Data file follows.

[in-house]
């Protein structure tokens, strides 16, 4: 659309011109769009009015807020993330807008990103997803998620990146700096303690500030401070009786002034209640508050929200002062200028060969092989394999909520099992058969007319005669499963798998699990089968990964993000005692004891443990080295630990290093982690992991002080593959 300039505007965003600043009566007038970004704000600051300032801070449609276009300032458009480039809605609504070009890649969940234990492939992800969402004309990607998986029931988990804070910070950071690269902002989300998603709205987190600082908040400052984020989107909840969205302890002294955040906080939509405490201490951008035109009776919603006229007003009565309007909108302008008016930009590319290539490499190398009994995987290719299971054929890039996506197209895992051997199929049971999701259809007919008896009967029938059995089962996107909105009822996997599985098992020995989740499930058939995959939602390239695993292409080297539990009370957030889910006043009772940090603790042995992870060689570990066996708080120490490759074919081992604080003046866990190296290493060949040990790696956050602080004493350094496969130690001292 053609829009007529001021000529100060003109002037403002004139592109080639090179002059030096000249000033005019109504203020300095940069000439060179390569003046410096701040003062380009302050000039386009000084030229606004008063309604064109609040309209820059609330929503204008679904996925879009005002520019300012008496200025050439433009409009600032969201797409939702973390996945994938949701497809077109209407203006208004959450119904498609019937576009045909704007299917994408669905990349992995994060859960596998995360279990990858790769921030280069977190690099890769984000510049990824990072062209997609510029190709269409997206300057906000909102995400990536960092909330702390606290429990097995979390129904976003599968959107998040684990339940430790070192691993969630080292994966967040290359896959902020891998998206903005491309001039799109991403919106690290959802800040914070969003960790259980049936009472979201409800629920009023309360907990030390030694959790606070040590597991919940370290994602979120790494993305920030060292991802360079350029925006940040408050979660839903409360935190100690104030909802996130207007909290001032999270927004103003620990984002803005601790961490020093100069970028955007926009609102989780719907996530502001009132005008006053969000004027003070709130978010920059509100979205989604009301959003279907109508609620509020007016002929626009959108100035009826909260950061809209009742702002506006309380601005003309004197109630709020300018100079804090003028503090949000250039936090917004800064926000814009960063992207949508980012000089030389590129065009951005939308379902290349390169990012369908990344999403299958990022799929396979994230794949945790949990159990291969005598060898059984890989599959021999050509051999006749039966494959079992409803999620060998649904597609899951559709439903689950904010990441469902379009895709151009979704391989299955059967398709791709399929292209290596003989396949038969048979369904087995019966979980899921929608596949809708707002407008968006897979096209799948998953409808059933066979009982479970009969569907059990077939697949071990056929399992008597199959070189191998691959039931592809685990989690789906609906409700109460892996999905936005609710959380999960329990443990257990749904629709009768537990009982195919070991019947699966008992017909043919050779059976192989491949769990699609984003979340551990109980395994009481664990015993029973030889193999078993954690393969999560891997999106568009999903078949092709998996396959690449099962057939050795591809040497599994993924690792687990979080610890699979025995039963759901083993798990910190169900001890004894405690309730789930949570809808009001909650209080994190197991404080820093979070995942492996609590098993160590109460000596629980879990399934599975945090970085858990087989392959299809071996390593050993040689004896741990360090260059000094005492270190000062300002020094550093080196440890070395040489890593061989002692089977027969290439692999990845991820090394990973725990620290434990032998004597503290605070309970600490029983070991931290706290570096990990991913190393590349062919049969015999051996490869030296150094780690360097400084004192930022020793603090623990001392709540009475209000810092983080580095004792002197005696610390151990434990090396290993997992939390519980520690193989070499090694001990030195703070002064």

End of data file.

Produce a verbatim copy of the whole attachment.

[in-house]
């Protein structure tokens, strides 16, 4: 659309011109769009009015807020993330807008990103997803998620990146700096303690500030401070009786002034209640508050929200002062200028060969092989394999909520099992058969007319005669499963798998699990089968990964993000005692004891443990080295630990290093982690992991002080593959 300039505007965003600043009566007038970004704000600051300032801070449609276009300032458009480039809605609504070009890649969940234990492939992800969402004309990607998986029931988990804070910070950071690269902002989300998603709205987190600082908040400052984020989107909840969205302890002294955040906080939509405490201490951008035109009776919603006229007003009565309007909108302008008016930009590319290539490499190398009994995987290719299971054929890039996506197209895992051997199929049971999701259809007919008896009967029938059995089962996107909105009822996997599985098992020995989740499930058939995959939602390239695993292409080297539990009370957030889910006043009772940090603790042995992870060689570990066996708080120490490759074919081992604080003046866990190296290493060949040990790696956050602080004493350094496969130690001292 053609829009007529001021000529100060003109002037403002004139592109080639090179002059030096000249000033005019109504203020300095940069000439060179390569003046410096701040003062380009302050000039386009000084030229606004008063309604064109609040309209820059609330929503204008679904996925879009005002520019300012008496200025050439433009409009600032969201797409939702973390996945994938949701497809077109209407203006208004959450119904498609019937576009045909704007299917994408669905990349992995994060859960596998995360279990990858790769921030280069977190690099890769984000510049990824990072062209997609510029190709269409997206300057906000909102995400990536960092909330702390606290429990097995979390129904976003599968959107998040684990339940430790070192691993969630080292994966967040290359896959902020891998998206903005491309001039799109991403919106690290959802800040914070969003960790259980049936009472979201409800629920009023309360907990030390030694959790606070040590597991919940370290994602979120790494993305920030060292991802360079350029925006940040408050979660839903409360935190100690104030909802996130207007909290001032999270927004103003620990984002803005601790961490020093100069970028955007926009609102989780719907996530502001009132005008006053969000004027003070709130978010920059509100979205989604009301959003279907109508609620509020007016002929626009959108100035009826909260950061809209009742702002506006309380601005003309004197109630709020300018100079804090003028503090949000250039936090917004800064926000814009960063992207949508980012000089030389590129065009951005939308379902290349390169990012369908990344999403299958990022799929396979994230794949945790949990159990291969005598060898059984890989599959021999050509051999006749039966494959079992409803999620060998649904597609899951559709439903689950904010990441469902379009895709151009979704391989299955059967398709791709399929292209290596003989396949038969048979369904087995019966979980899921929608596949809708707002407008968006897979096209799948998953409808059933066979009982479970009969569907059990077939697949071990056929399992008597199959070189191998691959039931592809685990989690789906609906409700109460892996999905936005609710959380999960329990443990257990749904629709009768537990009982195919070991019947699966008992017909043919050779059976192989491949769990699609984003979340551990109980395994009481664990015993029973030889193999078993954690393969999560891997999106568009999903078949092709998996396959690449099962057939050795591809040497599994993924690792687990979080610890699979025995039963759901083993798990910190169900001890004894405690309730789930949570809808009001909650209080994190197991404080820093979070995942492996609590098993160590109460000596629980879990399934599975945090970085858990087989392959299809071996390593050993040689004896741990360090260059000094005492270190000062300002020094550093080196440890070395040489890593061989002692089977027969290439692999990845991820090394990973725990620290434990032998004597503290605070309970600490029983070991931290706290570096990990991913190393590349062919049969015999051996490869030296150094780690360097400084004192930022020793603090623990001392709540009475209000810092983080580095004792002197005696610390151990434990090396290993997992939390519980520690193989070499090694001990030195703070002064």